Most information technology services can be connected with a type of hardware platform. More than 70% of applications services are still geared toward mainframe computers, because of the need to keep aging systems running. Spending on services for client/server applications has a much higher growth rate - 29% per year. By 2000, the category will account for some $800 million per year. About 90% of outsourcing and service bureau functions are still based on mainframe computers, with most of the rest using minicomputers. Spending is increasing rapidly on services connected with certain new technologies, such as data warehousing (25% annual growth), document management (19% annual growth), and image processing (18% annual growth).
The alternative to buying a service usually is doing the job yourself, in-house. But it's common to use service providers to implement solutions, perform tasks, or handle projects that are more critical, have a one-time flavor to them, or require specialist skills. Thus, an estimated 82% of all application development service engagements have a "major" or "total" impact on the existing information technology environment, arising from needs such as new bank products, new functions, new lines of business, reengineering, or mergers.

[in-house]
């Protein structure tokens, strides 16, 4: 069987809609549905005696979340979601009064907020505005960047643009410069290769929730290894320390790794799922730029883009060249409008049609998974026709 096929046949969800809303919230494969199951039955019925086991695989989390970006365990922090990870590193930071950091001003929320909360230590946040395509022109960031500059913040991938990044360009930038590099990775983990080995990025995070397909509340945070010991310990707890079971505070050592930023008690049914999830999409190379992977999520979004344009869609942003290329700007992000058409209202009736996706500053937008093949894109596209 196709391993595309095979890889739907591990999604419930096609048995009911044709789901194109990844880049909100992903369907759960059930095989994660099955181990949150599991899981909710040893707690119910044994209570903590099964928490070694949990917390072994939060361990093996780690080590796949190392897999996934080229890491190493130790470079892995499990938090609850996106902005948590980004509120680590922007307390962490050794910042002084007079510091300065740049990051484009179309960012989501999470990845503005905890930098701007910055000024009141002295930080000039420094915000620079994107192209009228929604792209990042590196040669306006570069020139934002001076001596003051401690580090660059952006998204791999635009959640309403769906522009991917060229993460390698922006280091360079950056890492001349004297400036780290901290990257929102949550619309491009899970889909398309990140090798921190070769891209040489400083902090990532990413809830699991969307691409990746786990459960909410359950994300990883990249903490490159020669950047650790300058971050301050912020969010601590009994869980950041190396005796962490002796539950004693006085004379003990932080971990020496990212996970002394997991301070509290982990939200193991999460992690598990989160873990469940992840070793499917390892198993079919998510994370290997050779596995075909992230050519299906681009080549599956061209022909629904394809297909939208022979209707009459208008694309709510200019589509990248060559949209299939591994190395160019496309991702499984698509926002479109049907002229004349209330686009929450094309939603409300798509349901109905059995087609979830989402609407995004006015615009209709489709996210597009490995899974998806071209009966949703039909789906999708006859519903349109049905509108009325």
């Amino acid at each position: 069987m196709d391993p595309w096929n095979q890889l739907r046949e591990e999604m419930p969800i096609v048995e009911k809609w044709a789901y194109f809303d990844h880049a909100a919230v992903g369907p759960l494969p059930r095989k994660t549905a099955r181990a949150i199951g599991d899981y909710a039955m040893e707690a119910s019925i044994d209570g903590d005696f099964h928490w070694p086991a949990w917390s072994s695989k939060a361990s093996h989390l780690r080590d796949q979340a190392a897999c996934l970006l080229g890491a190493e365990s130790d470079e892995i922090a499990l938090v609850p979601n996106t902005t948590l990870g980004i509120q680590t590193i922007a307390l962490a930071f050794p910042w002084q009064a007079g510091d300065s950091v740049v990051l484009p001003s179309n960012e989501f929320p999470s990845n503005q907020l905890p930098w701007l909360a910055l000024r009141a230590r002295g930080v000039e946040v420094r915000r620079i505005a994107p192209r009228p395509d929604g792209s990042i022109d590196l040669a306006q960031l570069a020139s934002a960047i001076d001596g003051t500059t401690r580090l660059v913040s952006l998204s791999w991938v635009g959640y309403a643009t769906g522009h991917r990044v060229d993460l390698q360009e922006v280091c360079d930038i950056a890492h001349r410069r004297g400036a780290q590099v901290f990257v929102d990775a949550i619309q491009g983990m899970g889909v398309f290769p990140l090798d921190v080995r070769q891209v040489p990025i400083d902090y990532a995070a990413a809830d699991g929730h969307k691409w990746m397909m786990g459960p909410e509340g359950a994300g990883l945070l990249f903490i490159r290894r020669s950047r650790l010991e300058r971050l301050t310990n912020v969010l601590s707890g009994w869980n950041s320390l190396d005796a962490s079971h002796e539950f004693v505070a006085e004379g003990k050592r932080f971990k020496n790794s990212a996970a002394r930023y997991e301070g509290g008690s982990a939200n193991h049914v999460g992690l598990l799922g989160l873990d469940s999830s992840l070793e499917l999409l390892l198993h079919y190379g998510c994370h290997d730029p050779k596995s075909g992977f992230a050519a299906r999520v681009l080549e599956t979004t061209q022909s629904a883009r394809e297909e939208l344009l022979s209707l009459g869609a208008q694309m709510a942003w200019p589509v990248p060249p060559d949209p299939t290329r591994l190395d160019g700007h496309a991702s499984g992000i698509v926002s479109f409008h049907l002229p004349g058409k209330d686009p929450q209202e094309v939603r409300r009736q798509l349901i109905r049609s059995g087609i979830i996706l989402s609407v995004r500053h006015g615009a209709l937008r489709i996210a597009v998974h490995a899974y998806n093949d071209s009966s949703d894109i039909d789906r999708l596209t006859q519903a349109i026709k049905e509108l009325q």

We also analyzed application development services according to when they occur within the life cycle of the application software itself. The up- front system specification and planning stage consumes only 8% of spending, but this spending is growing 20% a year, as banks focus more on planning prior to implementation.
Services connected with implementation absorb 49% of the spending, and this is growing at a robust 15% annually, eclipsing spending on services supporting systems modification, which is only growing at 8% annually. Banks are generally not spending very much on services to simply maintain their applications; spending in this area is not growing.
The point of applications development is to create the new future of banking. We defined three broad service categories in this field:
*Systems integration, or "solution support," where the provider is responsible for delivery and may often incorporate the selection, buying, and implementation of multiple hardware or software components.